Teach-in Truth-out

Debra J. Saunders

1/15/2003 12:00:00 AM - Debra J. Saunders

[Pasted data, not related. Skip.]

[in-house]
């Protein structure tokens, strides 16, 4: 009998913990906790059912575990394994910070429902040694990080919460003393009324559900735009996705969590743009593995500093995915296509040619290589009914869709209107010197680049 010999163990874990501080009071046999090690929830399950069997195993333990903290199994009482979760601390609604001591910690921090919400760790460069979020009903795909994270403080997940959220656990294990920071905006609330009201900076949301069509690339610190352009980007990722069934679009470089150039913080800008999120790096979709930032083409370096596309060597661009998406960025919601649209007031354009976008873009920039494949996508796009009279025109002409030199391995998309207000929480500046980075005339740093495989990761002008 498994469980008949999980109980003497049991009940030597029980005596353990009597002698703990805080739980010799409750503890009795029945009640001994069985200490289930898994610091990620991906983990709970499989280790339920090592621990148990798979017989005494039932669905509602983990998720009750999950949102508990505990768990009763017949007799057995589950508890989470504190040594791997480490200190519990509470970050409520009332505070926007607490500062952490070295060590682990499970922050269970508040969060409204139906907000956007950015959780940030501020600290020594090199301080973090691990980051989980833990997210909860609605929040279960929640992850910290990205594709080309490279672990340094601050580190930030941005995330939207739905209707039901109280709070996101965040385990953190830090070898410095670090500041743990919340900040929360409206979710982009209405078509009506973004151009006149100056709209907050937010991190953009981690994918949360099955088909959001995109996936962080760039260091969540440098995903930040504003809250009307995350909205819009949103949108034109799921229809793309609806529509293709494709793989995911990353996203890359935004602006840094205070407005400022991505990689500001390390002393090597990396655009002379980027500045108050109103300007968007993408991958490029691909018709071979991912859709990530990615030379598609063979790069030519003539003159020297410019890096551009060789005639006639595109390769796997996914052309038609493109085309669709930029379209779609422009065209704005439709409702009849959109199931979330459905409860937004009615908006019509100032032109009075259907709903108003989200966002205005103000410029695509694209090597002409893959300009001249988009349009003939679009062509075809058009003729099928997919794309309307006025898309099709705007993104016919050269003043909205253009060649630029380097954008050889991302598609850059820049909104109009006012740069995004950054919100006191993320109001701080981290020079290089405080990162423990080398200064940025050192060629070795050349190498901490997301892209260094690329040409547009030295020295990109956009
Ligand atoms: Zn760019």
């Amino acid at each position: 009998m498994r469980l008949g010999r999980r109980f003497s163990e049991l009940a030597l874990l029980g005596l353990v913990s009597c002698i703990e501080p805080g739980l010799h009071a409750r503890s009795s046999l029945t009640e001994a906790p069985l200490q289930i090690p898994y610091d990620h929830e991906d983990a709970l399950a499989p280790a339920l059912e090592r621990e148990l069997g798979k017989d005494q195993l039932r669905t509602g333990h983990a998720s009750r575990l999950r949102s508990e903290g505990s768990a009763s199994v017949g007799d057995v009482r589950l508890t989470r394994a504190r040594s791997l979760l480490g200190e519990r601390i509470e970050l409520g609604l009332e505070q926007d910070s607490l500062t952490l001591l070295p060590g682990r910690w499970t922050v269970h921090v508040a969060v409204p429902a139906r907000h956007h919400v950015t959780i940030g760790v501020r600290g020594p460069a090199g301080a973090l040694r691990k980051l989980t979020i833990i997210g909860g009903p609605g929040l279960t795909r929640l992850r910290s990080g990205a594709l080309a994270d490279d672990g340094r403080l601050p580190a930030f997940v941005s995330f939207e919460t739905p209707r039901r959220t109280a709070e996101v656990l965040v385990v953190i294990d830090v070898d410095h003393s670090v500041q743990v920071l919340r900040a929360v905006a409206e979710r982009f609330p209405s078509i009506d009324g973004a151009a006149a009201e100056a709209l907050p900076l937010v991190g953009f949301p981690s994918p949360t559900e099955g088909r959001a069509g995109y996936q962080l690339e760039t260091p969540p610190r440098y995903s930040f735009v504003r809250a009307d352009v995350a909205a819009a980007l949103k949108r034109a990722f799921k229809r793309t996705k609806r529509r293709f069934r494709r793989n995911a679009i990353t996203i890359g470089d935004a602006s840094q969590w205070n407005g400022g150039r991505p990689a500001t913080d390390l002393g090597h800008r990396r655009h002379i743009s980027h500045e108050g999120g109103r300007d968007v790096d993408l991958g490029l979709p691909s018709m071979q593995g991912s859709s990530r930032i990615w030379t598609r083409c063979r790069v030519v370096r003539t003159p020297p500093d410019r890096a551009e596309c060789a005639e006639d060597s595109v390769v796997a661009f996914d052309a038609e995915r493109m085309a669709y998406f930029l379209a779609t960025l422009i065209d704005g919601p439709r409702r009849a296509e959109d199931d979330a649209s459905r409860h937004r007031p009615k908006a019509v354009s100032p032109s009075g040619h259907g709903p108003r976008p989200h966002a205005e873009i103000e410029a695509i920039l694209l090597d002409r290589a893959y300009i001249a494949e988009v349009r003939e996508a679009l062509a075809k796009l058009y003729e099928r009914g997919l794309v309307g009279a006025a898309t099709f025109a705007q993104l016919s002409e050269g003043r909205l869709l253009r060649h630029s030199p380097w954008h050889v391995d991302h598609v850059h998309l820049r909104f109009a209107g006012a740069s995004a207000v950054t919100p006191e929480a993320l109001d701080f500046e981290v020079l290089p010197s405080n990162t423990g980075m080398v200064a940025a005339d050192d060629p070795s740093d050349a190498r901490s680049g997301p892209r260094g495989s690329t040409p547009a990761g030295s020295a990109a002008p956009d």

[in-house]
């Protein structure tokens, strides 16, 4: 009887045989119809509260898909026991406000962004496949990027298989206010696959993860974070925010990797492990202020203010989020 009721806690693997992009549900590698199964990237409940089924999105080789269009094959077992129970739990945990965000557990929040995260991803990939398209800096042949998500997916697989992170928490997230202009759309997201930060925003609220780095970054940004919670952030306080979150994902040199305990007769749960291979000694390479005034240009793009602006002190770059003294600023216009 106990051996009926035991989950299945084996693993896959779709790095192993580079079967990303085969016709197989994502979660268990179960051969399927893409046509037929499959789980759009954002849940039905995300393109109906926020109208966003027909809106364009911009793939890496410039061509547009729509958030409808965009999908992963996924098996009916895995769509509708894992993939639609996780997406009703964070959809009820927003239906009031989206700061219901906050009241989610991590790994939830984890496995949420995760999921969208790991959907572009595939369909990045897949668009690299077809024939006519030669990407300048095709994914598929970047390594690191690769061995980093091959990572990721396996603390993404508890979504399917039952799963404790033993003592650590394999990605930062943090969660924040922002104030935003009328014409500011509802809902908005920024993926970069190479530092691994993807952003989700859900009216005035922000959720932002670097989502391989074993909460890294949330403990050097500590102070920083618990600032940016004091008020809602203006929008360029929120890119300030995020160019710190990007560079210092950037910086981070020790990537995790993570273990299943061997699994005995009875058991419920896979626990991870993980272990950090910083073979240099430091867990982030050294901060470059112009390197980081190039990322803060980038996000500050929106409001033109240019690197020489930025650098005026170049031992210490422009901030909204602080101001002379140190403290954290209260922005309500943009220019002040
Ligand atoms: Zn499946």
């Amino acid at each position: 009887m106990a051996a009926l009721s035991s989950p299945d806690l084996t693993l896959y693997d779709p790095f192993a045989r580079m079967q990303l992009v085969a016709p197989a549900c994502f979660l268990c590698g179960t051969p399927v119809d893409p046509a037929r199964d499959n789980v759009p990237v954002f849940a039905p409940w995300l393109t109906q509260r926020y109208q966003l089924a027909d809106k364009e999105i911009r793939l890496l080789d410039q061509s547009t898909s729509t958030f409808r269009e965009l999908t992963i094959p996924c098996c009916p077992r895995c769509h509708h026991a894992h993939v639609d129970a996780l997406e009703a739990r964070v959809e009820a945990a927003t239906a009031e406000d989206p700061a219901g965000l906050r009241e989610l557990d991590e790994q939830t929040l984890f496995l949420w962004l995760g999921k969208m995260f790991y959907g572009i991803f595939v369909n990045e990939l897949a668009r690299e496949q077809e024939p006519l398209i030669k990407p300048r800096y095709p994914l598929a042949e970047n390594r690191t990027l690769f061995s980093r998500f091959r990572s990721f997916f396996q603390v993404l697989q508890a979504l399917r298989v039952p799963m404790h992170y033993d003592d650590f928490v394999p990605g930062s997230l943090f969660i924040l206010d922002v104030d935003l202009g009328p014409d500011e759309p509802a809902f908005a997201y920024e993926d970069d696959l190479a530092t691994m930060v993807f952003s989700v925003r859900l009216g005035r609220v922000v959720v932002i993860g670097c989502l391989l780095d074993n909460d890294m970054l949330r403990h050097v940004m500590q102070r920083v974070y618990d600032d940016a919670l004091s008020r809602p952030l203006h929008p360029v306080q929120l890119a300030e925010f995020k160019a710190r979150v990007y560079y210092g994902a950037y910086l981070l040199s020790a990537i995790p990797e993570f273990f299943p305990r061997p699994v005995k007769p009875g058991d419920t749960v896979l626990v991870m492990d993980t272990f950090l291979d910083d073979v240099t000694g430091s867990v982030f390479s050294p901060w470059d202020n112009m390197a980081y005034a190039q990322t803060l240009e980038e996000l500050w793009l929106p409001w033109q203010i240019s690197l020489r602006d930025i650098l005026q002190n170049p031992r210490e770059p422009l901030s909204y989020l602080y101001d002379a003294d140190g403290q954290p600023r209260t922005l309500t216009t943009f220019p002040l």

Today, San Francisco and Oakland school-board members will make clear whether they believe schools to be havens for learning or tools for leftist propaganda. In Oakland, the public schools will conduct a teach-in on a possible U.S. war on Iraq. While organizers claim that they set out to present both sides, authors of a press release for the teach-in couldn't even feign balance as they noted that fifth-graders from Sequoia Elementary wrote letters to President Bush opposing the war and invited Bush to their school, where as one student noted, he could "learn some (conflict resolution) skills." Neat. They call it a teach-in when teachers apparently have encouraged children to believe they know more than the president of the United States. In San Francisco, the school board will vote tonight on a resolution to conduct a similar teach-in, but board member Eric Mar told The San Francisco Chronicle it will no longer contain language supporting an anti-war rally. The original resolution by Mar and fellow trustee Mark Sanchez bemoaned the "horrendous loss of life and injury by noncombatant women and children as well as American and Iraqi military personnel; significant harm to the U.S. economy; catastrophic environmental and material devastation to Iraq; the threat of increased warfare in the Middle East and other parts of the world; the erosion of the international coalition to fight against terrorism and for global justice; and the isolation and ostracism of the United States in the world community." If there's a teach-in, complained San Francisco parent Lenore Naxon, it won't be educational, it will be "inflammatory." When I asked the Oakland Education Association for a list of speakers, in light of the teach-in sponsors' claims that they sought balance, the teachers' union sent me a flyer that listed not speakers, but these sample topics: "the effects of war on youth; education, racism and poverty; the U.S. Constitution, civil rights and civil liberties; the history and culture of Iraq; ... registration for Selective Service and CO (conscientious objector) status; military spending; and peace and conflict resolution." Sure, they tried to represent viewpoints that aren't knee-jerk and anti-war. It's ironic that the board members of these two districts are troubled that war with Iraq would tarnish America's image with, as the San Francisco resolution called it, the "world community." If they cared about image, you'd think the boards would not further degrade their reputations as incompetent, intolerant busybodies more interested in leftist politics than teaching poor children the skills they'll need as adults. Oakland's school board, for example, is best known for the ebonics fiasco. Other low moments include the district's 1999 teach-in defending convicted cop killer Mumia Abu-Jamal and the news that board spending policies have bankrupted Oakland schools. San Francisco trustee Sanchez told The San Francisco Chronicle editorial board in 2001 that he would oppose a public school run by the private Edison Schools Inc., even if the school did an appreciably better job of teaching students, because he is "philosophically opposed to a corporation running a school." Politics before progress. Board members, of course, brought up the racial inequities of war -- even though there are huge racial inequities in the area of government they've been elected to supervise that they've failed to remedy. In the school year that ended in 2001, only 30 African American males graduated from Oakland Unified with the courses needed to get into a California state university. That's less than 10 percent of black males graduating. Why do the Oakland and San Francisco school boards act as if they have both the leisure and the moral authority to weigh in on American foreign policy?